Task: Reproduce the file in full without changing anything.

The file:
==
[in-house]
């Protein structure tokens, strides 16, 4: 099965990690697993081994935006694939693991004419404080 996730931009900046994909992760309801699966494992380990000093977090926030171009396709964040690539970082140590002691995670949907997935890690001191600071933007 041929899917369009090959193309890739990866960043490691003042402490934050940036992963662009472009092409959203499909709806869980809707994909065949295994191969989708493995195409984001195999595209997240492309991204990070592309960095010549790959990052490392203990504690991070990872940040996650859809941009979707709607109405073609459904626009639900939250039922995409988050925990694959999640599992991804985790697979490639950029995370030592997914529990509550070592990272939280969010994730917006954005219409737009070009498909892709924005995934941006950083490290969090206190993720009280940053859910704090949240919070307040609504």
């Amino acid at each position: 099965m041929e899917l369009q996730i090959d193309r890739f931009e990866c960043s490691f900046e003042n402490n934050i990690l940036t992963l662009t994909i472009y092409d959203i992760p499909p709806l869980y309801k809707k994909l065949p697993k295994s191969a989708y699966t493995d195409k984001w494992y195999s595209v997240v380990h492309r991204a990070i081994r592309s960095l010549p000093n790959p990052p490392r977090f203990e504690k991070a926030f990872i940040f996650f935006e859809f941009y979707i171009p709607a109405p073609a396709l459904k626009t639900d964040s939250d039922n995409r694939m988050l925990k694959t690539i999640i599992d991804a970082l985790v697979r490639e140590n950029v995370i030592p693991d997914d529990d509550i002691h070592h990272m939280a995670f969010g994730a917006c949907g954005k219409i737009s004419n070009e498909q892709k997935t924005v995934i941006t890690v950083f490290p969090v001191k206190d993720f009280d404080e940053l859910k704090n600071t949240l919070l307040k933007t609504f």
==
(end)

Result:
[in-house]
């Protein structure tokens, strides 16, 4: 099965990690697993081994935006694939693991004419404080 996730931009900046994909992760309801699966494992380990000093977090926030171009396709964040690539970082140590002691995670949907997935890690001191600071933007 041929899917369009090959193309890739990866960043490691003042402490934050940036992963662009472009092409959203499909709806869980809707994909065949295994191969989708493995195409984001195999595209997240492309991204990070592309960095010549790959990052490392203990504690991070990872940040996650859809941009979707709607109405073609459904626009639900939250039922995409988050925990694959999640599992991804985790697979490639950029995370030592997914529990509550070592990272939280969010994730917006954005219409737009070009498909892709924005995934941006950083490290969090206190993720009280940053859910704090949240919070307040609504």
């Amino acid at each position: 099965m041929e899917l369009q996730i090959d193309r890739f931009e990866c960043s490691f900046e003042n402490n934050i990690l940036t992963l662009t994909i472009y092409d959203i992760p499909p709806l869980y309801k809707k994909l065949p697993k295994s191969a989708y699966t493995d195409k984001w494992y195999s595209v997240v380990h492309r991204a990070i081994r592309s960095l010549p000093n790959p990052p490392r977090f203990e504690k991070a926030f990872i940040f996650f935006e859809f941009y979707i171009p709607a109405p073609a396709l459904k626009t639900d964040s939250d039922n995409r694939m988050l925990k694959t690539i999640i599992d991804a970082l985790v697979r490639e140590n950029v995370i030592p693991d997914d529990d509550i002691h070592h990272m939280a995670f969010g994730a917006c949907g954005k219409i737009s004419n070009e498909q892709k997935t924005v995934i941006t890690v950083f490290p969090v001191k206190d993720f009280d404080e940053l859910k704090n600071t949240l919070l307040k933007t609504f």